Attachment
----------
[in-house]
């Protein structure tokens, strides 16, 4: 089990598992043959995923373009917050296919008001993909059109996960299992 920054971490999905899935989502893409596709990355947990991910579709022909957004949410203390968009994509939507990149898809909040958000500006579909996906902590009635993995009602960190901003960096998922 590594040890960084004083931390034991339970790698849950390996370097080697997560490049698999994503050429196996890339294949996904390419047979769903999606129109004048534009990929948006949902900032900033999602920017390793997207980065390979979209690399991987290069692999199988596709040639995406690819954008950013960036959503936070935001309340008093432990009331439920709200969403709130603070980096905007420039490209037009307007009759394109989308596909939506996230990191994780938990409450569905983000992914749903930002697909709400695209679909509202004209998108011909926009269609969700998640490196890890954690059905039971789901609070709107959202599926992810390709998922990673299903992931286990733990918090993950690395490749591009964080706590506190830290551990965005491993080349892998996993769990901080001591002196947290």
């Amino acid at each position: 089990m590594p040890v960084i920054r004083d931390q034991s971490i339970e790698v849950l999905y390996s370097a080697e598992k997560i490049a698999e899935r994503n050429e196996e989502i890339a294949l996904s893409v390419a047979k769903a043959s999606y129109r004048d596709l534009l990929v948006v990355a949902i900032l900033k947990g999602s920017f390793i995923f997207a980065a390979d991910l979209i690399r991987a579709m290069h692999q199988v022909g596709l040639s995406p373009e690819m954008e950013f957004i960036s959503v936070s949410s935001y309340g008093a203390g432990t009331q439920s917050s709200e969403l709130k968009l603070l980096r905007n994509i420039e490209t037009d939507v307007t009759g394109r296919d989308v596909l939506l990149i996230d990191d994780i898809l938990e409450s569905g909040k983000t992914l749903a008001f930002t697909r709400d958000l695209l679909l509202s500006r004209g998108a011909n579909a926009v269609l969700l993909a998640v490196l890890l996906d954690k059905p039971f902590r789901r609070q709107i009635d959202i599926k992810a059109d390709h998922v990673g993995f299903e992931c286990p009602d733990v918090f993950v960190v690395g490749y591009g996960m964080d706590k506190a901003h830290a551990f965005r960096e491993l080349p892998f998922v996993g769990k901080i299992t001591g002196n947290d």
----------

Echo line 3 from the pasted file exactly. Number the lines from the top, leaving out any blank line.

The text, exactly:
């Amino acid at each position: 089990m590594p040890v960084i920054r004083d931390q034991s971490i339970e790698v849950l999905y390996s370097a080697e598992k997560i490049a698999e899935r994503n050429e196996e989502i890339a294949l996904s893409v390419a047979k769903a043959s999606y129109r004048d596709l534009l990929v948006v990355a949902i900032l900033k947990g999602s920017f390793i995923f997207a980065a390979d991910l979209i690399r991987a579709m290069h692999q199988v022909g596709l040639s995406p373009e690819m954008e950013f957004i960036s959503v936070s949410s935001y309340g008093a203390g432990t009331q439920s917050s709200e969403l709130k968009l603070l980096r905007n994509i420039e490209t037009d939507v307007t009759g394109r296919d989308v596909l939506l990149i996230d990191d994780i898809l938990e409450s569905g909040k983000t992914l749903a008001f930002t697909r709400d958000l695209l679909l509202s500006r004209g998108a011909n579909a926009v269609l969700l993909a998640v490196l890890l996906d954690k059905p039971f902590r789901r609070q709107i009635d959202i599926k992810a059109d390709h998922v990673g993995f299903e992931c286990p009602d733990v918090f993950v960190v690395g490749y591009g996960m964080d706590k506190a901003h830290a551990f965005r960096e491993l080349p892998f998922v996993g769990k901080i299992t001591g002196n947290d």